The Vietnamese invasion overthrew that regime and installed a puppet government under Heng Samrin. That government had to consult Vietnam before it made any major decisions. 

While the Pol Pot regime had gained global notoriety for its brutality, Singapore held the view that it was the responsibility of the people of any country to determine who should govern them, and how they wanted to be governed, and no other foreign state ought to determine this.

Singapore refused to defend the Pol Pot regime. At the same time, it strongly contested Vietnam’s occupation of Cambodia and did not recognise the regime set up by the Vietnamese.


At the UN General Assembly, Singapore together with other ASEAN member states galvanised support for the Khmer Rouge to be regarded as the rightful occupant of Cambodia’s seat at the UN, pending a resolution to the conflict. A UN resolution called for the withdrawal of Vietnamese troops and the recognition of self-determination, while avoiding a return to Khmer Rouge control. 

In 1979, 91 out of 152 UN members supported the resolution, increasing to 124 votes in favour (out of 159 members) in 1989.

Countries supported the resolution not because they were sympathetic to the Khmer Rouge, but because of the principle that no country should violate the sovereignty of another.

Vietnam eventually withdrew from Cambodia and the issue was finally resolved through the Paris Peace Agreement of 1991, after the collapse of the Soviet Union. 


On Friday, the MFA spokesperson said that Singapore had no sympathy for the Khmer Rouge, and did not want to see the Khmer Rouge return to Cambodia.

In 1988, ASEAN sponsored UN General Assembly resolutions condemning the Khmer Rouge to ensure it would not be part of any eventual government in Cambodia, recounted MFA.

Singapore and ASEAN were keen to provide humanitarian assistance to the Cambodian people. ASEAN spearheaded the 1980 International Meeting of Humanitarian Assistance and Relief to the Kampuchean People, which took place under the auspices of the UN Economic and Social Council.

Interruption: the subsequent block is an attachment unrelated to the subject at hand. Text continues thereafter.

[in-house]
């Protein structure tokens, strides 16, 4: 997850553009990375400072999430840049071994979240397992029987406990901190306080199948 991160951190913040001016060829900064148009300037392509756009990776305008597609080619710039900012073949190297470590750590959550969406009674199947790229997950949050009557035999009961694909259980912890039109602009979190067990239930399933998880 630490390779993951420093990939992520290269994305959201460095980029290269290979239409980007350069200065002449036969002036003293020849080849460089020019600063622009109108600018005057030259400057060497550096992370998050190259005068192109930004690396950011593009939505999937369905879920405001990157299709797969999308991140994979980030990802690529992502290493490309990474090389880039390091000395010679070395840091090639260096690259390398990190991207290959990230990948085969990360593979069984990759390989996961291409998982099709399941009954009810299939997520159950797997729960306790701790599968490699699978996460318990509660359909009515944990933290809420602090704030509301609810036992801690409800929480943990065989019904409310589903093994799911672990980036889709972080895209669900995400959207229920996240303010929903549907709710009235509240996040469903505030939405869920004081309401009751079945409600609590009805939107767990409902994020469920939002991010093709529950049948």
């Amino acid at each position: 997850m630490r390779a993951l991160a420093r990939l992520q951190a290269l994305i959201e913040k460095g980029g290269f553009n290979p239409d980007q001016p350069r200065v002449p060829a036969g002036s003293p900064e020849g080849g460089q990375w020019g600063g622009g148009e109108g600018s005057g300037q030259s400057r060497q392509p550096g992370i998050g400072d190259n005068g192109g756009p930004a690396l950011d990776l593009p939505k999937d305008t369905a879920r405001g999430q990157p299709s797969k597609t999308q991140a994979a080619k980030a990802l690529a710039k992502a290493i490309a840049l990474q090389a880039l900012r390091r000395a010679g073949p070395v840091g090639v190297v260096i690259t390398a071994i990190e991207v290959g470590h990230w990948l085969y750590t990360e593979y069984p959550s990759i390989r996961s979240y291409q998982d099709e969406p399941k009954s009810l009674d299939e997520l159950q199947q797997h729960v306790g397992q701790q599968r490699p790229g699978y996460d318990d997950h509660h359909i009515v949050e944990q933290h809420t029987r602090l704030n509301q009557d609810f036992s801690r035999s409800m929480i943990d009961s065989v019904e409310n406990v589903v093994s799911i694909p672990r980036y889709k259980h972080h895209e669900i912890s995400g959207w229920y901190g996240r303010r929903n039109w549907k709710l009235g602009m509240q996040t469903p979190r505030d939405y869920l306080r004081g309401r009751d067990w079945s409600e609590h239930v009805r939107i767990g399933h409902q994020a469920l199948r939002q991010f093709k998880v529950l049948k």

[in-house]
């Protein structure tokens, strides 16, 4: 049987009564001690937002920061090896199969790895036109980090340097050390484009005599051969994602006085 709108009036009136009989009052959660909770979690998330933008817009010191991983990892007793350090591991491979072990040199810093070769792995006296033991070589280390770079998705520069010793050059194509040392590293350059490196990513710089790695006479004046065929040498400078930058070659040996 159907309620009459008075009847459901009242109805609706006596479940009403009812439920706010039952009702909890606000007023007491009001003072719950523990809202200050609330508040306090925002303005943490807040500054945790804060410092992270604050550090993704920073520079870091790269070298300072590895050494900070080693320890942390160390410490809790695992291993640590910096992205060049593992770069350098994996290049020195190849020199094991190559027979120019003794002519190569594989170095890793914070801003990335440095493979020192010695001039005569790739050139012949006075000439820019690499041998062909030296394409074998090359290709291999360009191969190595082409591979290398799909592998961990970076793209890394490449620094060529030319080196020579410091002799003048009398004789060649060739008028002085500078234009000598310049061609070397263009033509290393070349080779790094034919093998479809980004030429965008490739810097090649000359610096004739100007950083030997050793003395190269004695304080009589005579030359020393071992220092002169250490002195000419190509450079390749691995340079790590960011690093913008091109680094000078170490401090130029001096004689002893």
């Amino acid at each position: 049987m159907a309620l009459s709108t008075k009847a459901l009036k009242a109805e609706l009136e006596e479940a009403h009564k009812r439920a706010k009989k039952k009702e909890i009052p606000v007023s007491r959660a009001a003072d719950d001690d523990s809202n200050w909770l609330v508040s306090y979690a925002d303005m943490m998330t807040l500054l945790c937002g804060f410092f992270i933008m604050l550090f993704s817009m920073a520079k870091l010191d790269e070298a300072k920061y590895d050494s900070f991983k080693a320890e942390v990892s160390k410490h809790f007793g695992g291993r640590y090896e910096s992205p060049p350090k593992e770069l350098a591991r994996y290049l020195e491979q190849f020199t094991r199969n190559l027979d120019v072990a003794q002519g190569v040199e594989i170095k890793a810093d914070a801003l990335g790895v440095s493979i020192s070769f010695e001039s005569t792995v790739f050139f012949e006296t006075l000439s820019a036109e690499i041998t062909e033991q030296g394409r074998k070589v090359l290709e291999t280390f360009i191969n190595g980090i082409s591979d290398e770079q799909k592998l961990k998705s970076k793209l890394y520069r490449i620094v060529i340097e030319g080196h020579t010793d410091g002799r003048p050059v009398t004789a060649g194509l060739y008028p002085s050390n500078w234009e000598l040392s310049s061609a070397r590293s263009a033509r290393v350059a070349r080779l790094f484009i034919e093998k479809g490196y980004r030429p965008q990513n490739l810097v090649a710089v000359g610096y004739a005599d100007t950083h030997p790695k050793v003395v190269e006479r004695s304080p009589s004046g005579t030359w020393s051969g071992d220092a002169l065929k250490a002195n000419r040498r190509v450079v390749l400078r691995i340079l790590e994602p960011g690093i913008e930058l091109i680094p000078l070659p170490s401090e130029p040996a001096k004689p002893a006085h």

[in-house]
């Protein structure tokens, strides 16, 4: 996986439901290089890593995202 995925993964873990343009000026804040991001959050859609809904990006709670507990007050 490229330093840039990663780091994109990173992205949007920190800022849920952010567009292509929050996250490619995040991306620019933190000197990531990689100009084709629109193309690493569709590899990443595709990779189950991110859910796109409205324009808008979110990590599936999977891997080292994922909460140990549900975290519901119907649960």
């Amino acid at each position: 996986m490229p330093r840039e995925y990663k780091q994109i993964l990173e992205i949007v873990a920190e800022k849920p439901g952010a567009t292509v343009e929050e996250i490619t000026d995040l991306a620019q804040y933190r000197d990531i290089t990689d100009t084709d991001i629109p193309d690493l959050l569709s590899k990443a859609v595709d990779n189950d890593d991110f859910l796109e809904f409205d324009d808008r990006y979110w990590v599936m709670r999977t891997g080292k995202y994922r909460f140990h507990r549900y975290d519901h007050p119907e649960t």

“Prime Minister Lee had made reference to this history to explain how statesmanship and foresight helped to end the tragic wars that caused great suffering to the people of Indochina, and to bring about the peace and cooperation that the region enjoys today.”

“He also wanted to emphasise that regional stability and prosperity, as well as ASEAN unity, cannot be taken for granted. The current geopolitical uncertainties make it all the more important that ASEAN countries maintain our unity and cohesion, and strengthen our cooperation.”

MFA noted that while Singapore and Vietnam were on opposing sides in the past and have different views of that history, their leaders chose to set aside differences to forge a close partnership both bilaterally and in ASEAN.

Likewise, Singapore has worked hard to forge a good relationship with Cambodia following internationally supervised elections that elected a new Cambodian government, and to bring it into the ASEAN fold once it was ready, said the spokesperson.

Vietnam and Cambodia joined ASEAN in 1995 and 1999 respectively. 


In 2011, former deputy prime minister Wong Kan Seng detailed how the issue was one of Singapore's early tests as a country.

Mr Wong, who spoke at the Fourth S. Rajaratnam Lecture organised by the Ministry of Foreign Affairs Diplomatic Academy, said: "The invasion of a smaller country by a larger neighbour, the deposition of a legitimate government by external force and the imposition of a proxy by a foreign power became a direct challenge to the fundamentals of our foreign policy."

Mr Wong said that Singapore had to respond to the invasion or it "would have undermined our credibility and posed serious implications for our own security".

"The issue for us is that Vietnam’s invasion of Cambodia was a clear case of violation of international borders and an act of external aggression, which would have established an undesirable precedent of international relations if left unopposed ... We had to respond." 

Speaker of Parliament Tan Chuan-Jin wrote on his Facebook page on Friday that while Vietnam may not like some of the comments made by Mr Lee, “this doesn’t change the past as many view it”.

“Nor does it detract from us being good friends or neighbours today. We are committed to that,” he said.

The MFA spokesperson added that Minister for Foreign Affairs Vivian Balakrishnan made separate phone calls on Friday to Vietnamese Deputy Prime Minister and Minister of Foreign Affairs Pham Binh Minh and Cambodian Deputy Prime Minister and Minister of Foreign Affairs Prak Sokhonn.

“Minister Balakrishnan explained these points to his counterparts. They agreed that notwithstanding the serious differences in the past, we have taken the path of cooperation, dialogue and friendship,” said MFA.

“Singapore is committed to building on our good relations with Vietnam and Cambodia, and hope that they can continue to grow from strength to strength, based on candour and trust.” CNA